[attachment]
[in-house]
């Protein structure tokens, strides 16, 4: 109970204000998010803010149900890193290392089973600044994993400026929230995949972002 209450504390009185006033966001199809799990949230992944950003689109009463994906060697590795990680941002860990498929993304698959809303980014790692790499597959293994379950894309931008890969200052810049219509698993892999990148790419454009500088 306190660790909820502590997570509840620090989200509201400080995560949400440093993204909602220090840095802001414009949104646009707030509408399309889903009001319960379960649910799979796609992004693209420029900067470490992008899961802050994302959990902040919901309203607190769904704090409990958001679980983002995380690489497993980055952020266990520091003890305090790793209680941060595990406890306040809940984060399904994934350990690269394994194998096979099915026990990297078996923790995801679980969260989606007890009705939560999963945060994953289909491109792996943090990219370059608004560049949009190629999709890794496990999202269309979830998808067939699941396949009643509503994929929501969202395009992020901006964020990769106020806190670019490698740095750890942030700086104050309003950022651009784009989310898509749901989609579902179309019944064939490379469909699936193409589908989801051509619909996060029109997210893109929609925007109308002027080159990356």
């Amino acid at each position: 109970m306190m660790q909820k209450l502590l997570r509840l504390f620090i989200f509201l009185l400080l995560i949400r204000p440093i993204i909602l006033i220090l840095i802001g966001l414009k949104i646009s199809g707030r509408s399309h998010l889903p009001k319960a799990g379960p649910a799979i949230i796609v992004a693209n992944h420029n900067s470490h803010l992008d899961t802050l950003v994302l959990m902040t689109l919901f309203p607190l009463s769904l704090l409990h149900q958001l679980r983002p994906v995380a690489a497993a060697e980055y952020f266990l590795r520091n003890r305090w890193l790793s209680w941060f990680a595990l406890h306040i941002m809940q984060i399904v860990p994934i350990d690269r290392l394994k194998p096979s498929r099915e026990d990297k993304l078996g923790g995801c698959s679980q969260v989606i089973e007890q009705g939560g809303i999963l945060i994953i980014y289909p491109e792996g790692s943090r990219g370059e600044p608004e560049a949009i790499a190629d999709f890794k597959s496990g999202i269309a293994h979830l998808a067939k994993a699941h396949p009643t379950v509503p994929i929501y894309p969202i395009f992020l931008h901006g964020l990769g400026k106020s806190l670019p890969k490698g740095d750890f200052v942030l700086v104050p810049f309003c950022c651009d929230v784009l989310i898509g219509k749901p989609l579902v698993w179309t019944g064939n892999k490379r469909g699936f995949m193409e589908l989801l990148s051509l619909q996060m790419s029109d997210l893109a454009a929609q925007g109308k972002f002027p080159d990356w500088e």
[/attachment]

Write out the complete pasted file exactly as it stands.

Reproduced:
[in-house]
């Protein structure tokens, strides 16, 4: 109970204000998010803010149900890193290392089973600044994993400026929230995949972002 209450504390009185006033966001199809799990949230992944950003689109009463994906060697590795990680941002860990498929993304698959809303980014790692790499597959293994379950894309931008890969200052810049219509698993892999990148790419454009500088 306190660790909820502590997570509840620090989200509201400080995560949400440093993204909602220090840095802001414009949104646009707030509408399309889903009001319960379960649910799979796609992004693209420029900067470490992008899961802050994302959990902040919901309203607190769904704090409990958001679980983002995380690489497993980055952020266990520091003890305090790793209680941060595990406890306040809940984060399904994934350990690269394994194998096979099915026990990297078996923790995801679980969260989606007890009705939560999963945060994953289909491109792996943090990219370059608004560049949009190629999709890794496990999202269309979830998808067939699941396949009643509503994929929501969202395009992020901006964020990769106020806190670019490698740095750890942030700086104050309003950022651009784009989310898509749901989609579902179309019944064939490379469909699936193409589908989801051509619909996060029109997210893109929609925007109308002027080159990356």
């Amino acid at each position: 109970m306190m660790q909820k209450l502590l997570r509840l504390f620090i989200f509201l009185l400080l995560i949400r204000p440093i993204i909602l006033i220090l840095i802001g966001l414009k949104i646009s199809g707030r509408s399309h998010l889903p009001k319960a799990g379960p649910a799979i949230i796609v992004a693209n992944h420029n900067s470490h803010l992008d899961t802050l950003v994302l959990m902040t689109l919901f309203p607190l009463s769904l704090l409990h149900q958001l679980r983002p994906v995380a690489a497993a060697e980055y952020f266990l590795r520091n003890r305090w890193l790793s209680w941060f990680a595990l406890h306040i941002m809940q984060i399904v860990p994934i350990d690269r290392l394994k194998p096979s498929r099915e026990d990297k993304l078996g923790g995801c698959s679980q969260v989606i089973e007890q009705g939560g809303i999963l945060i994953i980014y289909p491109e792996g790692s943090r990219g370059e600044p608004e560049a949009i790499a190629d999709f890794k597959s496990g999202i269309a293994h979830l998808a067939k994993a699941h396949p009643t379950v509503p994929i929501y894309p969202i395009f992020l931008h901006g964020l990769g400026k106020s806190l670019p890969k490698g740095d750890f200052v942030l700086v104050p810049f309003c950022c651009d929230v784009l989310i898509g219509k749901p989609l579902v698993w179309t019944g064939n892999k490379r469909g699936f995949m193409e589908l989801l990148s051509l619909q996060m790419s029109d997210l893109a454009a929609q925007g109308k972002f002027p080159d990356w500088e």